We see this splitting not only in our personal lives, but also on the national stage:
[W]e are witnessing extreme splitting occurring at every level of our social, political, and cultural life. We see it in our leaders, members of Congress, state and local bodies, and the public at large, with the splitting often reaching pathological levels. We also see it in large parts of our media, where the underlying goal appears to be taking sides with one or the other political party while vehemently claiming adherence to the highest order of journalism. When challenged for their bias thinking, they split and accuse and attack the other side. (Psychology Today, “Black and White Thinking in Hate”)
Black-and-white thinking—on a personal level and on a national level—is not only unhelpful for us (we are looking at the world through dichotomous lenses that don’t account for the truth of a complex, grayscale world); it can be downright dangerous. At best, it gives us false perspectives and oversimplifies. At its worst, it causes extremism, hatred, and violence.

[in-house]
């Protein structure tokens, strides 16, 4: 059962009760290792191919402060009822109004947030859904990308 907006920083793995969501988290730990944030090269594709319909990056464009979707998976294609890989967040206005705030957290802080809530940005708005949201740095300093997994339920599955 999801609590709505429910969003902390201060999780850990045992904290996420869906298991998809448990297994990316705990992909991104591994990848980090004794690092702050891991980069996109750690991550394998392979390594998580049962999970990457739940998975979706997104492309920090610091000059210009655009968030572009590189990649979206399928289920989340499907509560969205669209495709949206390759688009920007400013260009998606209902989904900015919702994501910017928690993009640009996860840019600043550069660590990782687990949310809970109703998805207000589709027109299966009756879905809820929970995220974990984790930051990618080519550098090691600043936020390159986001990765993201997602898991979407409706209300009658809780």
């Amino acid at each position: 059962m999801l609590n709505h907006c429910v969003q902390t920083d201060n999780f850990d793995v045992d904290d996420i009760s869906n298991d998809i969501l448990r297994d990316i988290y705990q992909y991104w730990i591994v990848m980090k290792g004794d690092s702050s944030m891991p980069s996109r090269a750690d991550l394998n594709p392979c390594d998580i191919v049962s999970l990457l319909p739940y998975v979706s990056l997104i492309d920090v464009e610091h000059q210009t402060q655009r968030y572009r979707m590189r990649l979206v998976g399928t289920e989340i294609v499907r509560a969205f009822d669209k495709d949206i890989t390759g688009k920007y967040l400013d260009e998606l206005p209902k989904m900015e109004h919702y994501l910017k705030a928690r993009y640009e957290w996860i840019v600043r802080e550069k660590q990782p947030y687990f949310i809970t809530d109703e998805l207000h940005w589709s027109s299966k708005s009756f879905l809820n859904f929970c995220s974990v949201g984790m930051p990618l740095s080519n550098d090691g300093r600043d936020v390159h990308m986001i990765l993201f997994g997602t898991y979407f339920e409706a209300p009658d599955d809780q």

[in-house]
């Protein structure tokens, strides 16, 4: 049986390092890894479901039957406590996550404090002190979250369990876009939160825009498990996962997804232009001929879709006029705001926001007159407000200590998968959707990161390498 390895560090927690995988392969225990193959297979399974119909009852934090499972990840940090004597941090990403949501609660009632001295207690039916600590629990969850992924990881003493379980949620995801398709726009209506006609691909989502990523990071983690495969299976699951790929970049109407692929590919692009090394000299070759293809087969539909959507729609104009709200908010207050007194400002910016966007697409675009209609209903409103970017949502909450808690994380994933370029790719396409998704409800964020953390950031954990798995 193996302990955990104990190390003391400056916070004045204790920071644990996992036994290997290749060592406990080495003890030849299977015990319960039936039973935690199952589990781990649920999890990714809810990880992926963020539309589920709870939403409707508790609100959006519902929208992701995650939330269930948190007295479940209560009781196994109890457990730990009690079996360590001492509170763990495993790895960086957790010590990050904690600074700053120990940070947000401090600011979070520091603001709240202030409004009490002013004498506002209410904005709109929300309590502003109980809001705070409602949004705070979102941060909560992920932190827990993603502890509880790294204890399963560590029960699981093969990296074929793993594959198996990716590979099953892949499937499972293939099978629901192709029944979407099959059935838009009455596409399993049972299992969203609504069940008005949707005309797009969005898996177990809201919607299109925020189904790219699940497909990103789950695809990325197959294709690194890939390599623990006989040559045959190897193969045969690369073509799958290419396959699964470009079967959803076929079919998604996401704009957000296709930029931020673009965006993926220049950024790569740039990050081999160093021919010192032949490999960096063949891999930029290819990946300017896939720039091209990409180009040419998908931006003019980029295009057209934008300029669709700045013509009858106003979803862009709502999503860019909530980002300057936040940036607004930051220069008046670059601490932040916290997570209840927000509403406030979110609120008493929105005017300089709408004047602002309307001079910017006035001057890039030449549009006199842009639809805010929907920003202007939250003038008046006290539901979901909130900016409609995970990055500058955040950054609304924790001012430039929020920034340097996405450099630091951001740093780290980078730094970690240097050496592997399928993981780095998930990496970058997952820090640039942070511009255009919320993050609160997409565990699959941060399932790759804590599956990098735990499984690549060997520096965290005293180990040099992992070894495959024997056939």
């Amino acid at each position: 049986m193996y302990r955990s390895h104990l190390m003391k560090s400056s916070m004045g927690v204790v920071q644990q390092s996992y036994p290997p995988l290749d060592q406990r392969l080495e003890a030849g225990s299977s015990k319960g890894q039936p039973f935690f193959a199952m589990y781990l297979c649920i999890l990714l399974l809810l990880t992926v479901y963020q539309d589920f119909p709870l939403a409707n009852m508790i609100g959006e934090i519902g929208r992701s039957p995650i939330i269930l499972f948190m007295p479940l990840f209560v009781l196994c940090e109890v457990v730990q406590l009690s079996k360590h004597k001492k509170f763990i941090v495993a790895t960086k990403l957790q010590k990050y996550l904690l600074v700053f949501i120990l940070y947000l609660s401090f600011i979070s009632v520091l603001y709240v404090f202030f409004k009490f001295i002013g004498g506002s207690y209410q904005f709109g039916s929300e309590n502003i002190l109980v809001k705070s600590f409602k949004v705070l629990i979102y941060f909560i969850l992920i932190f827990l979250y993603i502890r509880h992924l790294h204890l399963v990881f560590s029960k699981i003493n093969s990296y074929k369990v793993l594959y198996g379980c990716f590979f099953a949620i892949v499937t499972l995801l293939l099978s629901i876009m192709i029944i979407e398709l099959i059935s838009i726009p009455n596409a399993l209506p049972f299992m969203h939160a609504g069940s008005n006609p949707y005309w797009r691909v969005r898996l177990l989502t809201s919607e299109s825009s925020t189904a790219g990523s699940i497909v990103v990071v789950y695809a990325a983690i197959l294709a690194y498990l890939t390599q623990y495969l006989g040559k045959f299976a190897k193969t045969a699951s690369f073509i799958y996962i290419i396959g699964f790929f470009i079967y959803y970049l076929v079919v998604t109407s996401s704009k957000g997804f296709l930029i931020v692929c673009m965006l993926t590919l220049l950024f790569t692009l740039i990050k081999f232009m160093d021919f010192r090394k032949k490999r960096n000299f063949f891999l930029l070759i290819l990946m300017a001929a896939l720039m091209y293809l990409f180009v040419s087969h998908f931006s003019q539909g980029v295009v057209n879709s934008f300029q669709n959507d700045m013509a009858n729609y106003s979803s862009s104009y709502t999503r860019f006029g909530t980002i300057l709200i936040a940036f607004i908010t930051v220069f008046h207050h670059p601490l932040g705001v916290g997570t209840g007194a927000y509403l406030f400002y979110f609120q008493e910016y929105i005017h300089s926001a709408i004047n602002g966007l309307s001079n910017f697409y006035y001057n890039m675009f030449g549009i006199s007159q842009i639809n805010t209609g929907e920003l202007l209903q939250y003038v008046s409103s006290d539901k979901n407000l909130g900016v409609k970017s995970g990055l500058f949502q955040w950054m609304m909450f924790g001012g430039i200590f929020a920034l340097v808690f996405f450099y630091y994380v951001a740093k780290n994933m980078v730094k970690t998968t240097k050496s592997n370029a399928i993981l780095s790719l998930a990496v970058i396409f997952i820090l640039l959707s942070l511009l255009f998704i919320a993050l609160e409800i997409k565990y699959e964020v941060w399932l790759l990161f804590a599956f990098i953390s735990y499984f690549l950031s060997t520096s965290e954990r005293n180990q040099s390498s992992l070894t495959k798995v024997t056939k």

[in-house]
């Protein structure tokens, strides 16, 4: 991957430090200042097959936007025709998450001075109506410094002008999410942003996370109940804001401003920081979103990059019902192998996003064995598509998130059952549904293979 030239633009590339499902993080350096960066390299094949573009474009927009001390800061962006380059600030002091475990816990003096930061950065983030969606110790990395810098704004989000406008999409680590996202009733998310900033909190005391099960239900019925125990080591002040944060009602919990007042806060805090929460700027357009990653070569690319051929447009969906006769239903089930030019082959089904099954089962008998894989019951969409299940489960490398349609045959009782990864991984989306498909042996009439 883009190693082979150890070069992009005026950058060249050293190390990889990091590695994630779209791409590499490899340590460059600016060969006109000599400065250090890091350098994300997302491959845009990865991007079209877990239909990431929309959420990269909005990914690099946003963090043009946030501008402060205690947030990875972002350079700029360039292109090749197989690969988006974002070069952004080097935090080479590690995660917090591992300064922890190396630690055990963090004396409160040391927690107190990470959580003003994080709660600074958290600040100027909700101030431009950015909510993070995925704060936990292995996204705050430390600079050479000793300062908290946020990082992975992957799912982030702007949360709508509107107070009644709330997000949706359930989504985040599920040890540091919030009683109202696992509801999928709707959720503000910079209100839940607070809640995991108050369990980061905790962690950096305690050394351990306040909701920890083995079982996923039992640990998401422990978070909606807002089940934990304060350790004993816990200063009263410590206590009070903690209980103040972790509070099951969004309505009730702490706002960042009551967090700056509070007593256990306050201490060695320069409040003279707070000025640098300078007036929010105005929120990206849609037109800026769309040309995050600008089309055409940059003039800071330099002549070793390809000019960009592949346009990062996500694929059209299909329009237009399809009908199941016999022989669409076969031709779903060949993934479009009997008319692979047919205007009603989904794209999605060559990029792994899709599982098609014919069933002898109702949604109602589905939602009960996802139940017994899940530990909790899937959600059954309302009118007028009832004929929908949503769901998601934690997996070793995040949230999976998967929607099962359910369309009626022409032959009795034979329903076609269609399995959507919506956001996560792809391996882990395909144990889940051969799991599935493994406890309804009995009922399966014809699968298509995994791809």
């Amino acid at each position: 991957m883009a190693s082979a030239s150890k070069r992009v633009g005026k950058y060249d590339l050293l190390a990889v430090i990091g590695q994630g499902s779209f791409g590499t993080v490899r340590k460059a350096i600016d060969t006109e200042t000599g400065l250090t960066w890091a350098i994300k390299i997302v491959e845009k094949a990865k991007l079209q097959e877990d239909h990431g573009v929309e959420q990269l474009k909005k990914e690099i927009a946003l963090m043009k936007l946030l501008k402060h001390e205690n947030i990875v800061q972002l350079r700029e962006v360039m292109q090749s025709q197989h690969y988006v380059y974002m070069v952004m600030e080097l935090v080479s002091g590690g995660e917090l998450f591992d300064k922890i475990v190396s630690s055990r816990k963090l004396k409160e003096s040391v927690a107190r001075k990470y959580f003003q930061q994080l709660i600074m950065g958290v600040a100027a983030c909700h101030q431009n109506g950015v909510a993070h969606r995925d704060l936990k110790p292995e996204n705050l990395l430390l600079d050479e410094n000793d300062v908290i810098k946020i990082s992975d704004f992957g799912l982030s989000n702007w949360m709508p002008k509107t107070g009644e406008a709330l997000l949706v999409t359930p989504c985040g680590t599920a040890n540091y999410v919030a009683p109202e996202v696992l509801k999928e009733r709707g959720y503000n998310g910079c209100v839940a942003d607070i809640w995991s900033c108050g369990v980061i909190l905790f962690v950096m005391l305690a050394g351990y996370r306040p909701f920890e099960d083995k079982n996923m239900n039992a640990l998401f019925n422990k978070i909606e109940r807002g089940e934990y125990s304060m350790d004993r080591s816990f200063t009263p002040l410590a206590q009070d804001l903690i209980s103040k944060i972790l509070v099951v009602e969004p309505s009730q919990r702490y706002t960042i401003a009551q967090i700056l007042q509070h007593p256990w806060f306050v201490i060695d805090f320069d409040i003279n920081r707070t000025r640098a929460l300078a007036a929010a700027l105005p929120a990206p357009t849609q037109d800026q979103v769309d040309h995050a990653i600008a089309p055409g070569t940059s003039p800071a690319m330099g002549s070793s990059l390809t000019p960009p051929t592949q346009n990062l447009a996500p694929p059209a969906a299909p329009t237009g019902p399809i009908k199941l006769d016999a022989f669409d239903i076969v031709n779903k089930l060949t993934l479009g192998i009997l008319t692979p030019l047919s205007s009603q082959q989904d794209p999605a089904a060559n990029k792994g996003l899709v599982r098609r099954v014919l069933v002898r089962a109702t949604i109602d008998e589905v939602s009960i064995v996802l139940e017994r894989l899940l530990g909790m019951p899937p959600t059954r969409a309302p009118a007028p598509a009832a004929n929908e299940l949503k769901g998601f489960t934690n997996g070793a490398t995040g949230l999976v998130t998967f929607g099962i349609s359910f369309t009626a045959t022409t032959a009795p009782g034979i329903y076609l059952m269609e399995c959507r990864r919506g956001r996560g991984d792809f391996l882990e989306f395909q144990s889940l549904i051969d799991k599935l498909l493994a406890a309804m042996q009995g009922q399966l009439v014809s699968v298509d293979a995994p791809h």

As you read this, you might be thinking, “I don’t take things to such an extreme black-and-white level!” It’s true that most of us don’t live in the extremes of hatred to which splitting can lead; but many of us still trip into splitting when it comes to our politics. If we express our support for a politician or party without also being willing to name that which is troubling, we are engaging in black-and-white thinking.
When we engage in the discipline of thinking in shades of gray, we move from dichotomies and splitting, and towards a truthful, nuanced evaluation. Healthy grayscale thinking evaluates the whole picture and is willing to name what is good, true and beautiful, and also dives into courageously calling out that which is ugly, dangerous, and unbiblical. This is thinking well—training our minds to move past simple categorizations and into holding complex issues with wisdom.